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1. A) A few isolated lashes can be removed using an argon laser photocoagulation procedure. In this procedure, the laser is used to cauterize the follicle at the base of the errant lash before it is extracted from the eyelid. Consequently, people with pigmentation respond well to this therapy. Mild hypopigmentation and lid notching are complications.
2. B) A useful tool for treating trichiasis. The utilized pulse has a length of around 50 ms and an energy density of about 50 J/cm2. There may be a need for four to five appointments spaced four to six weeks apart.
3. C) Ruby laser epilation is another effective and quite good method for treating trichiasis symptoms.
4. The lash follicles are sliced with a 1.0 mm micro trephine during the new procedure known as trephination. This procedure is simple, quick, and safe with minimal problems and scars.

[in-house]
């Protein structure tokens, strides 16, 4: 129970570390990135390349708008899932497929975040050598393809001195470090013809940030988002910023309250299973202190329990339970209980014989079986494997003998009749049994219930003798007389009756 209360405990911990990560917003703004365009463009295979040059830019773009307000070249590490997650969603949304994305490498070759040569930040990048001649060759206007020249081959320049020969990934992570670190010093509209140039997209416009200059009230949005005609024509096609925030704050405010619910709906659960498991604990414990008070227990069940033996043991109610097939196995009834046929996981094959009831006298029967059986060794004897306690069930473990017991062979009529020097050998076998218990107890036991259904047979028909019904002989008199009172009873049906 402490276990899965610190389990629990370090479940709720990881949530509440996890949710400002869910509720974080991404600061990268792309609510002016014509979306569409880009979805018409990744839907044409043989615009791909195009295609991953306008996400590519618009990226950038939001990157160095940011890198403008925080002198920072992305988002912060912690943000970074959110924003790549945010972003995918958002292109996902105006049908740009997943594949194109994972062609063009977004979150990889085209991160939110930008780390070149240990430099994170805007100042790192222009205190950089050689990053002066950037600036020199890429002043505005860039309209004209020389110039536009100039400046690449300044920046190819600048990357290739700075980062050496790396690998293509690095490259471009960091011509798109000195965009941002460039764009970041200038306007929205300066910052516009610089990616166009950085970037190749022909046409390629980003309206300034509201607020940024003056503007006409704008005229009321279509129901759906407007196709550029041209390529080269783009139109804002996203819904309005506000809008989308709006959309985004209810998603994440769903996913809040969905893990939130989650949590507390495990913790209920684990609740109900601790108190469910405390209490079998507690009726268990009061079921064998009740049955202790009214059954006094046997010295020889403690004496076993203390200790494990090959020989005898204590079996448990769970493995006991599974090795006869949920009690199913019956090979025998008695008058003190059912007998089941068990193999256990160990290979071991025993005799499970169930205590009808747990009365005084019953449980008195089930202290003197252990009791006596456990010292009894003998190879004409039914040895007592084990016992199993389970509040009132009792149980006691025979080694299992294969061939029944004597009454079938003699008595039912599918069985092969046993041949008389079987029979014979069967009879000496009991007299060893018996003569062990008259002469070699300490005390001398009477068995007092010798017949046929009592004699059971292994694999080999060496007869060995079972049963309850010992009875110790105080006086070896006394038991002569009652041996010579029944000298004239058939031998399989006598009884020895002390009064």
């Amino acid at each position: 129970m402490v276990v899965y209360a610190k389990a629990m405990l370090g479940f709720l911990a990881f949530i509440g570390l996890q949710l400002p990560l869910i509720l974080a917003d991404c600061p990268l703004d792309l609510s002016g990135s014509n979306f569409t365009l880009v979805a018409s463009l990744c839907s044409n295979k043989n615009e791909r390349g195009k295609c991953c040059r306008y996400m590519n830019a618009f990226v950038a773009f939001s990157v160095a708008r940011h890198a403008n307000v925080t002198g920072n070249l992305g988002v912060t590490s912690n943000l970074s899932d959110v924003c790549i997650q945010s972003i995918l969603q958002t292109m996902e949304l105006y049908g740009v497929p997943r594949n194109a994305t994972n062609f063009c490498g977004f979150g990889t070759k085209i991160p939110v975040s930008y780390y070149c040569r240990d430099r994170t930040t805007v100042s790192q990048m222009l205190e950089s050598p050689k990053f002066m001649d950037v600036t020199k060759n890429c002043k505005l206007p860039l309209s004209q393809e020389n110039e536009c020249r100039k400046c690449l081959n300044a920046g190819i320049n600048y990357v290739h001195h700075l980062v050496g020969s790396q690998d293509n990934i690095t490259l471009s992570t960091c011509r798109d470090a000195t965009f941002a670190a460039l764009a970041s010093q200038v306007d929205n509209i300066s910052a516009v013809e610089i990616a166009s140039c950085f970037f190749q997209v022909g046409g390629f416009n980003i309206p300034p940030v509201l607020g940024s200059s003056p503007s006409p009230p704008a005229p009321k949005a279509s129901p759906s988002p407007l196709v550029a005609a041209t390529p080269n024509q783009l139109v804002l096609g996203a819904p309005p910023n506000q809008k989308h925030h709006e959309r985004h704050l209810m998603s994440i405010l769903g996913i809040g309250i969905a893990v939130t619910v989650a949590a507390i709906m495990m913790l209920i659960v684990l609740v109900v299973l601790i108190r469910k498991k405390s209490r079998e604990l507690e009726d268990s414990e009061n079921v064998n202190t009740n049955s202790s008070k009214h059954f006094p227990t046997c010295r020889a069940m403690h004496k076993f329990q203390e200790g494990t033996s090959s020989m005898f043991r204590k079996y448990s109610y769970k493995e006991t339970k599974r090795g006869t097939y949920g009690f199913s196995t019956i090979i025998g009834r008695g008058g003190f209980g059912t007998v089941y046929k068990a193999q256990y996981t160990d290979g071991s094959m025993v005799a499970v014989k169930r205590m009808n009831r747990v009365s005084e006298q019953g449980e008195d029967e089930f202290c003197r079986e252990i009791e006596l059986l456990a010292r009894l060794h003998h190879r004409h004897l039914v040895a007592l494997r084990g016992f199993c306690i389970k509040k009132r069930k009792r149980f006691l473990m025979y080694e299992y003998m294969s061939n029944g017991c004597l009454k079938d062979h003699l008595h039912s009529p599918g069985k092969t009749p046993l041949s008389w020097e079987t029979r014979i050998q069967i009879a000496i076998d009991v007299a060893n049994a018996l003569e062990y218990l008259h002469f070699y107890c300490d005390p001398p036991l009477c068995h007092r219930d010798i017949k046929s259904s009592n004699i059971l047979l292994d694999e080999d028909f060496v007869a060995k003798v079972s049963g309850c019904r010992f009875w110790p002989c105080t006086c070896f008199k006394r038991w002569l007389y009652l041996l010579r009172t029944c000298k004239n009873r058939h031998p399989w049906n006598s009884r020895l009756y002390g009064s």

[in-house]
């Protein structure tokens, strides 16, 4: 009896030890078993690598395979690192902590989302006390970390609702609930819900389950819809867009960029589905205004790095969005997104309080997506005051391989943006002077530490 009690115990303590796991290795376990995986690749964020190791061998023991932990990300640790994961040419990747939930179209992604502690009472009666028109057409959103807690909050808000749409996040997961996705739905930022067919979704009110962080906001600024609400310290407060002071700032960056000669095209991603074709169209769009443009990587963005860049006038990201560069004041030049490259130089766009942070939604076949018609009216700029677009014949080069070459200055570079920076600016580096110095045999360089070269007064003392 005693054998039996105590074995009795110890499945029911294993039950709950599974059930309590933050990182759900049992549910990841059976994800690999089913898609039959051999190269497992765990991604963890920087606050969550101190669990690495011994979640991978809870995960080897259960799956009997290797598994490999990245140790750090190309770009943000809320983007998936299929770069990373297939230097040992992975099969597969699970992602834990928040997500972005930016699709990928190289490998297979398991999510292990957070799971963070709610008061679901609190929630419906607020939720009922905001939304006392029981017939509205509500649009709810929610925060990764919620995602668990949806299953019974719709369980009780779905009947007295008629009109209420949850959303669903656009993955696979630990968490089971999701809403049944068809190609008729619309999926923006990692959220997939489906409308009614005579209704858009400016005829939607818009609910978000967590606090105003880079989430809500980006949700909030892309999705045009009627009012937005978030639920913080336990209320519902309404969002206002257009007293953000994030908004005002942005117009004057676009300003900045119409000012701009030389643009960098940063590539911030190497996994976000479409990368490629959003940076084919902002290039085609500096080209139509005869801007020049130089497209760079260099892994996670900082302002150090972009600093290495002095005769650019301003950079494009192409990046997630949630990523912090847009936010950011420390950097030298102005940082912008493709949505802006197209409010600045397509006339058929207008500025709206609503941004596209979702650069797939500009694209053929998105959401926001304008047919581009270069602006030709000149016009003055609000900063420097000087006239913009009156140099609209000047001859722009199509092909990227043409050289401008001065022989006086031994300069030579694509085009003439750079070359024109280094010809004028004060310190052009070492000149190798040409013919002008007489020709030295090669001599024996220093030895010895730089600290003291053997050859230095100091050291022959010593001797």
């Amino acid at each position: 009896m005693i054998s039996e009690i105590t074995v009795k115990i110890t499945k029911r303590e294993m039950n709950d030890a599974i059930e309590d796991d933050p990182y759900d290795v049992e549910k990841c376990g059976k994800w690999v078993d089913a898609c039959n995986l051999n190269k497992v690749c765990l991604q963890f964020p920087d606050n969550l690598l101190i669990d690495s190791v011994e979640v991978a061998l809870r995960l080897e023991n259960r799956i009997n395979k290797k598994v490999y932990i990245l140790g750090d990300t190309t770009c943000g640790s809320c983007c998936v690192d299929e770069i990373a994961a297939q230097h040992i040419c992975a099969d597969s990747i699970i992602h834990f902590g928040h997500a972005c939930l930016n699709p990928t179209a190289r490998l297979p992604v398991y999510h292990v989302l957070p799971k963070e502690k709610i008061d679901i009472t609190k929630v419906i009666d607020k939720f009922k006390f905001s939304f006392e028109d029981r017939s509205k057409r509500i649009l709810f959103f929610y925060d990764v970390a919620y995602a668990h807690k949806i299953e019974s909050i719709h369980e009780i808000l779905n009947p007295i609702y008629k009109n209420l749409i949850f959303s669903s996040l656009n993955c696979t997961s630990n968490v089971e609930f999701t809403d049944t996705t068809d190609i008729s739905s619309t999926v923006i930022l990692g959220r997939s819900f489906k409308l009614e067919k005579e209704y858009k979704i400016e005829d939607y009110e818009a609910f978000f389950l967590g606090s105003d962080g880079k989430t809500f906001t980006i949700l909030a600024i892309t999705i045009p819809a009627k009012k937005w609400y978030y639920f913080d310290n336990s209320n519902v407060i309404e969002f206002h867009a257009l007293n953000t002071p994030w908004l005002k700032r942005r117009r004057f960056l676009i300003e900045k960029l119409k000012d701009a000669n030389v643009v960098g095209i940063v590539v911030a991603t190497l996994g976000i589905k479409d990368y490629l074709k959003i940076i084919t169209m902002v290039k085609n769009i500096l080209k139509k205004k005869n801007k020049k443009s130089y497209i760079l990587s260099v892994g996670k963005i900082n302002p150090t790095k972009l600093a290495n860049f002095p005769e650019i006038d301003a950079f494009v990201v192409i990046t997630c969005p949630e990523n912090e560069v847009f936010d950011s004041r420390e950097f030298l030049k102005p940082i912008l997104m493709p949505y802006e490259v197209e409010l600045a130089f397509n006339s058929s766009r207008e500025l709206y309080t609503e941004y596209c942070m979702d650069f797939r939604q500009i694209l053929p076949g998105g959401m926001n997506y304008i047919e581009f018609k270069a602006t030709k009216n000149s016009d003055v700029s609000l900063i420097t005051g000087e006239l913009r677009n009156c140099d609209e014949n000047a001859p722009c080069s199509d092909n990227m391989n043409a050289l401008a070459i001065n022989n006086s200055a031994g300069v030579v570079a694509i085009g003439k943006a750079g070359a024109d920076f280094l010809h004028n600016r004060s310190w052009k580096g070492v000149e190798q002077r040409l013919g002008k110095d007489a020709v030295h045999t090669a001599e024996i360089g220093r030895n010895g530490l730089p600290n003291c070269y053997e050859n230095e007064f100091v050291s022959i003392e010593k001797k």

5. For segmental trichiasis that has not responded to prior treatments, surgery may be performed using a full-thickness pentagonal resection or an anterior lamellar rotation excision.
6. For severe trichiasis, a straightforward surgical approach has been reported in which the anterior lamella is excised and the eyelid is allowed to heal by spontaneous granulation.
Treatment of Distichiasis:
The abnormal second row of lashes can be removed by mechanical epilation, electrolysis, radiosurgery, or cryosurgery. Distichiasis’ cilium shaft, in contrast to trichiasis lashes, travels in a convoluted fashion from the bulb to the surface, making an epilating needle’s destruction uncertain. Effective procedures include internal lash excision behind a skin-muscle flap or a mixture of cryotherapy and lid splitting.